In the study referenced below, it was found that neurons in the frontal cortex of rats change rapidly when a new behavior replaces a prior behavior.  After being exposed to a period of trial and error, the neural patterns suddenly reorganize and a new behavior emerges.  There was no observed period of gradual change, but rather, an “a-ha” moment in the brain.

The implications are quite interesting for areas where human neural operation is similar.  This suggests we need the exploration in thought and/or action, but that transitions occur relatively quickly.   We often reference the first moments of real balance on a bicycle as similar to how the brain learns new behaviors and pathways.  This is fairly consistent with that viewpoint.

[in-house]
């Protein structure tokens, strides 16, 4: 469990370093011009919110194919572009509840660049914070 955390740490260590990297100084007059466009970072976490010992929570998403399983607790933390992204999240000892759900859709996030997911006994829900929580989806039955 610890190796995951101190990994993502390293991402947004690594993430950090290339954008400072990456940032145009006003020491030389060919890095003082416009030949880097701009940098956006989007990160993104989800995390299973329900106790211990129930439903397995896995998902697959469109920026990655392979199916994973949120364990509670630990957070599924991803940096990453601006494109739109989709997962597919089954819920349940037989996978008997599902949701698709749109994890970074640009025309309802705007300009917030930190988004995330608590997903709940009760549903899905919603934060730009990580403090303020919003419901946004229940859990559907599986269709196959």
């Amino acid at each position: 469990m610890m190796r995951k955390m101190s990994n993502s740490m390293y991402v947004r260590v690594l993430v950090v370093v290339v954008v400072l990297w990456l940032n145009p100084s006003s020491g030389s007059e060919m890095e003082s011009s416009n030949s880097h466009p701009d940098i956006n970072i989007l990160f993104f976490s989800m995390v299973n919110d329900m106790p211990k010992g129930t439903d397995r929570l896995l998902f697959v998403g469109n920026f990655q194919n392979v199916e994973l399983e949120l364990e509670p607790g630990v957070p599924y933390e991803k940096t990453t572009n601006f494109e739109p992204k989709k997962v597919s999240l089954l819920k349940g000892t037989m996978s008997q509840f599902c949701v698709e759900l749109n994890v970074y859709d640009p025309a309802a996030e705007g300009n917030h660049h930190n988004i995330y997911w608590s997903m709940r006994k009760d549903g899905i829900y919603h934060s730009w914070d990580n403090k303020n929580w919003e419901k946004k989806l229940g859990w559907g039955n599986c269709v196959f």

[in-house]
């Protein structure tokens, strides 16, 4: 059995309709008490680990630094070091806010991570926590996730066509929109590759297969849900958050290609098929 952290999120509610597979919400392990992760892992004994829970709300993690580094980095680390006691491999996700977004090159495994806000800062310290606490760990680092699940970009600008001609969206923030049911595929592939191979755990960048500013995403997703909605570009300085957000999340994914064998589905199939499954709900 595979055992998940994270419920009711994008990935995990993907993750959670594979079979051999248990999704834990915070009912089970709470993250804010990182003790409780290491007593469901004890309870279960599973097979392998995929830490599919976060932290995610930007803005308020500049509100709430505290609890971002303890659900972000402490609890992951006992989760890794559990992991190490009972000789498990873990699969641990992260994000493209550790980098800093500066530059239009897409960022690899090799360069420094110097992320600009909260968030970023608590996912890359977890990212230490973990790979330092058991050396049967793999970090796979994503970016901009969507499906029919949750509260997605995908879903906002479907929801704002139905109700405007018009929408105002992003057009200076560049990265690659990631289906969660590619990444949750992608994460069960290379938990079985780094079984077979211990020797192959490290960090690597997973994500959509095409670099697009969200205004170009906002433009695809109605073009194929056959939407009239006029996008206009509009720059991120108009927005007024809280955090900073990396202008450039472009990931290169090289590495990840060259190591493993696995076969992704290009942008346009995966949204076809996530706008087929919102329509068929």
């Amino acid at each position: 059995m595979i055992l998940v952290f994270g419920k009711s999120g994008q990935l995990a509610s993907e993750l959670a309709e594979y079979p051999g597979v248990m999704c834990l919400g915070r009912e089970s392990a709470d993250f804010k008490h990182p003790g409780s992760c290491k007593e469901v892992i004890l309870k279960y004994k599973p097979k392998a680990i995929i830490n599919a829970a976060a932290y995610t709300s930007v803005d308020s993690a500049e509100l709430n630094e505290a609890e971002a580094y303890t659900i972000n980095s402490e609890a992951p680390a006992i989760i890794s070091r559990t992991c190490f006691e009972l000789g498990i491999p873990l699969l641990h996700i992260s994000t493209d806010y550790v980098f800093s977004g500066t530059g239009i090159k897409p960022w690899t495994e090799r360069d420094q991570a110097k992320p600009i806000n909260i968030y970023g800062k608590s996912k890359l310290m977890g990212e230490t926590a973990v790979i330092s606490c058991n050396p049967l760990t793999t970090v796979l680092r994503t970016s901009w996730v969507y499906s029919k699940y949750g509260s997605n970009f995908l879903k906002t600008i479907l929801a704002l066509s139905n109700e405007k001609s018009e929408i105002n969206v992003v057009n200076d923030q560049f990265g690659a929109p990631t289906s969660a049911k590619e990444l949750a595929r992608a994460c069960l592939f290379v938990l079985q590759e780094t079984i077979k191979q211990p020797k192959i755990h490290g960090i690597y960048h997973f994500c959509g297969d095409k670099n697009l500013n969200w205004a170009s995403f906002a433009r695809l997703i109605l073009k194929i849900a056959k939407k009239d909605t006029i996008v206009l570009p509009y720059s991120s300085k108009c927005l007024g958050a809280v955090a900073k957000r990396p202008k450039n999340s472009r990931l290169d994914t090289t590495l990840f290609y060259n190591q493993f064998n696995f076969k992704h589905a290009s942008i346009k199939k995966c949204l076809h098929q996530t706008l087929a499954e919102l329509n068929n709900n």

Cell Press (2010, May 14). Eureka! Neural evidence for sudden insight. ScienceDaily.­/releases/2010/05/100512125226.htm